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October 15, 2019

Waning export values reveal competitiveness crisis entering endgame


October 15, 2019

LAHORE: The economic managers are overhyping a quantitative increase in exports conveniently disremembering there has been a massive regression in terms of value.

It may be so because they are either innocent of this nosedive or they don’t have the heart to admit our competitiveness has slipped through our fingers like sand in an hourglass and ended up in the hands of our competitors.

One fact they all know is that technology has disrupted the business models of most of the industries around the world. It has annihilated for instance the entire photography business forcing almost all manufacturers of photographic paper and color films to go out of business. Technology has sped up the manufacturing processes, cut the consumption of power and energy, besides reducing the human resource requirements at the manufacturing floor.

All these changes have a profound impact on the cost and efficiencies. This process was introduced in textiles few years back as a result of which the prices also started dropping regularly. Now, every textile exporting country has to produce more to earn the same they used to five years back on much lower export volume. So declining per unit prices in textiles have become a new normal. The efficient producers now export more and the most efficient among them are also increasing their market share in value terms as well.

Much has been written about the inefficiencies of our basic textile sector. The knitwear and garments were ignored because despite the fact that their unit values were declining, these sectors were posting growth.

However this growth was no way near the growth posted by few new but highly efficient Asian economies.

According to a study by Pakistan Business Council, Pakistan’s knitwear exports grew at 3 percent and woven exports at 7 percent in recent years. These growth rates seem unsatisfactory when compared with competitors. The fastest growth in knitwear and woven apparel exports respectively was depicted by Cambodia (9 and 17 percent), Vietnam (11 and 8 percent), and Bangladesh (7 and 6 percent), which are Pakistan’s regional competitors as well. This has resulted in widening export gap and relative world export shares between Pakistan and its competitors.

The study reveals that Pakistan has also been unable to leverage GSP Plus scheme to its advantage in full. Although acquiring GSP Plus has improved Pakistan’s margin of preference in readymade garments vis-à-vis China, India, Thailand, and Vietnam. But the point worth noting, according to study, is ever since Pakistan acquired GSP Plus in 2013, garments exports to EU have increased by 10 percent, which is less than 0.5 percent increase in the share of Pakistan’s garments in EU imports. Compare this with Bangladesh, Cambodia and Vietnam, whose share increased by almost 6, 2, and 1.1 percentage points over the same time period. This reflects that Pakistan has directly lost out on potential exports that the EU has imported from its competitors instead.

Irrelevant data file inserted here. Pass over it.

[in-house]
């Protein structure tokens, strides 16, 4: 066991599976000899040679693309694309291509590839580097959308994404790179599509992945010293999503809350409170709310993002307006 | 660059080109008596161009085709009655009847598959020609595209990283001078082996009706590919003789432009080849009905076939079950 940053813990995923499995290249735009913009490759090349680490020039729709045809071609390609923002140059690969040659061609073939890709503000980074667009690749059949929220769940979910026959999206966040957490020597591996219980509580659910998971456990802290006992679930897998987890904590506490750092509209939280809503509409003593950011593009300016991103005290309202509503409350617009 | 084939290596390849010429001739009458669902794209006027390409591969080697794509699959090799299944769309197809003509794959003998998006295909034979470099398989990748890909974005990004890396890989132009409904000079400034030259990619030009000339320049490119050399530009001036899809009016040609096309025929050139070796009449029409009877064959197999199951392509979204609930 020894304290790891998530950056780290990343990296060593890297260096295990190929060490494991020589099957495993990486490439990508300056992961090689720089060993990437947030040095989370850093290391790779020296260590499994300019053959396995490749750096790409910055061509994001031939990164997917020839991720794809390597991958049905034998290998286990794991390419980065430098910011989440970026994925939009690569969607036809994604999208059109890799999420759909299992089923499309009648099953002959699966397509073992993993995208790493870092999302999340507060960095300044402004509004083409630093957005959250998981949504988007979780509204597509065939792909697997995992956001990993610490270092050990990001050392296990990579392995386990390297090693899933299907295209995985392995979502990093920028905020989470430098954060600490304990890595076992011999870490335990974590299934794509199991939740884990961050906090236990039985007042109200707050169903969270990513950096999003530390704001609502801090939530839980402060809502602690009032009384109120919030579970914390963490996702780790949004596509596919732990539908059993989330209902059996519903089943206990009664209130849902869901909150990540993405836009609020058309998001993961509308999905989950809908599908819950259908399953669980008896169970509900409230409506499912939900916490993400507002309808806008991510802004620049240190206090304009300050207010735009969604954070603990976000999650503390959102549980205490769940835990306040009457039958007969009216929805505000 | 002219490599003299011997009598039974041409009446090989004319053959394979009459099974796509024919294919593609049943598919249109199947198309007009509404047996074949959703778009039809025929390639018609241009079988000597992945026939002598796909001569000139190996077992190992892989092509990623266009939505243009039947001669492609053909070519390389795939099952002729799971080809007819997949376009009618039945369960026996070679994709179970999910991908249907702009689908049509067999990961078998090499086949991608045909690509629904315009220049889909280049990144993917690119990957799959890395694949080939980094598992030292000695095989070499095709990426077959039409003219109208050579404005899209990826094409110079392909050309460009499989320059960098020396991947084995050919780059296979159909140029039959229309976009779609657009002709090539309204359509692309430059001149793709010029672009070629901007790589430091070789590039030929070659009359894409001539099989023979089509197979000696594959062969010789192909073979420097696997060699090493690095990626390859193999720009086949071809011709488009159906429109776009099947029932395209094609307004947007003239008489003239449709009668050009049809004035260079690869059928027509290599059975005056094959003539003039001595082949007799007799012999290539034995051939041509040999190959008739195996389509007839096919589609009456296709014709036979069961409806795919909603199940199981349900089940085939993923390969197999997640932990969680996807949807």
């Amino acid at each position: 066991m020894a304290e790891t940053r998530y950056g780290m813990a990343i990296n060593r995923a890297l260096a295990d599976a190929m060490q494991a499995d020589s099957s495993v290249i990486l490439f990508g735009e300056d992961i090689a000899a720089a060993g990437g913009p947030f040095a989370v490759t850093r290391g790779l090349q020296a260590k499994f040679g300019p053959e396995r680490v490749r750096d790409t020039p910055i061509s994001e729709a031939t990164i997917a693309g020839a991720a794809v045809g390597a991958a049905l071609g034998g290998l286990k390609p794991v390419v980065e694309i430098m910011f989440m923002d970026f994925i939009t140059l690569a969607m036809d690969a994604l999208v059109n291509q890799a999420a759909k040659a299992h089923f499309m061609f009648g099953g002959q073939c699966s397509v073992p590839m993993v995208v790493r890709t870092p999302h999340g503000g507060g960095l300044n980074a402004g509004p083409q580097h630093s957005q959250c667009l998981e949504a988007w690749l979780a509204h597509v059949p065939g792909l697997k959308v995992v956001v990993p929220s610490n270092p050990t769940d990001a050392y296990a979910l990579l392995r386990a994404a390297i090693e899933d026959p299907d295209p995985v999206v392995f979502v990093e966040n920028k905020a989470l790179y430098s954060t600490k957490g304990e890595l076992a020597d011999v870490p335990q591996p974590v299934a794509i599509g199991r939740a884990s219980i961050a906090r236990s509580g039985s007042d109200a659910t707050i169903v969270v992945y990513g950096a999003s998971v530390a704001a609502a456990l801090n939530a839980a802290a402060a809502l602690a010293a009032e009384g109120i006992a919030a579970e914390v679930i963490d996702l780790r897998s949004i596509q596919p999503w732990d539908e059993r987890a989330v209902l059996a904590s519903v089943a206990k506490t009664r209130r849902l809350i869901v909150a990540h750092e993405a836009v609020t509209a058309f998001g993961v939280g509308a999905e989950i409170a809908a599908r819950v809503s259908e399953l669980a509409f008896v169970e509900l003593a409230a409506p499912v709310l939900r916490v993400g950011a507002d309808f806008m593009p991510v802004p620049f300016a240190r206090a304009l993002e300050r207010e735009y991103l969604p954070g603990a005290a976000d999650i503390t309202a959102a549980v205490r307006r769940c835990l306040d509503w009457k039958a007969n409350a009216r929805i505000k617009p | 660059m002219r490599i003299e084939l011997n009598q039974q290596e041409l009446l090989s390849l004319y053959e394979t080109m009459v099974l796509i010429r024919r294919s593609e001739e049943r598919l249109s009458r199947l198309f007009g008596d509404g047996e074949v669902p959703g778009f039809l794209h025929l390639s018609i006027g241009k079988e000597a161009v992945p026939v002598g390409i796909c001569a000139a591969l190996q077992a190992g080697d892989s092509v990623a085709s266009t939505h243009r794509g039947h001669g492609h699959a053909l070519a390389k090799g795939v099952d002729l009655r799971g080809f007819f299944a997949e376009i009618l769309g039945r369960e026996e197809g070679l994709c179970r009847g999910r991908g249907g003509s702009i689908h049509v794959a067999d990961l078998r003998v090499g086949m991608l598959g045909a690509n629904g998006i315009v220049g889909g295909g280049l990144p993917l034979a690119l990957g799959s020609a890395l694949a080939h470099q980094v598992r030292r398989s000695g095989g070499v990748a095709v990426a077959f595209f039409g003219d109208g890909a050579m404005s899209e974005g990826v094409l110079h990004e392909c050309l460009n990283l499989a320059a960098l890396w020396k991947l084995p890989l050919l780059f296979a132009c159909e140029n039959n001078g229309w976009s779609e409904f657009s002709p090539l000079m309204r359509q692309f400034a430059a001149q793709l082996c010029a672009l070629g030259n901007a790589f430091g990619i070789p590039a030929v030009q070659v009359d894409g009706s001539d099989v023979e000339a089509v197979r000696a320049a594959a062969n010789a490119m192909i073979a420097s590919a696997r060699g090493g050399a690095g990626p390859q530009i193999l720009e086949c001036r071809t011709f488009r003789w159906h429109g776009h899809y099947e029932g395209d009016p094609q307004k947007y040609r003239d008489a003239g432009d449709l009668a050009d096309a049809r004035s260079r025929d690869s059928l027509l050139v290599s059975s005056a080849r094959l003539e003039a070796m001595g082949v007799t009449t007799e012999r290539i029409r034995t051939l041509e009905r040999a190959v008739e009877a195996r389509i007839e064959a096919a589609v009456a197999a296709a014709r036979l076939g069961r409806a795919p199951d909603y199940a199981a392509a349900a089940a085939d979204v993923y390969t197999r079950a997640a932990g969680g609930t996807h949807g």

The study also noted that most garment manufacturers operate at low levels of efficiency and productivity. This is because firms lag in terms of knowledge about modern production techniques as well as organisational knowledge such as factory floor and inventory management. Technology adoption rates are low as investment in technology is risky and has longer payback times. Furthermore obtaining loans from banks during the learning periods is difficult. Due to this they are unable to upgrade, and are stuck in a low-technology equilibrium where fierce price competition within the local market erodes profit margins and makes technology adoption even less likely.

The most disturbing aspect is that the labor productivity in garmenting industries of Pakistan is low due to absence of skilled workers in the design, planning and production stage of garments manufacturing, and unavailability of competent mid-level management.

Garment manufacturing either woven or knitted is a highly labour-intensive industry capable of creating millions of jobs if the workers are properly trained and manufacturers could borrow from the banks terms similar to the basic textile sector.

As long as the root-causes of these inefficiencies remain unaddressed, the per unit export values will continue to fall until it would not be feasible for our exporters to carry on at low rates, outdated technology, and eroding productivity.

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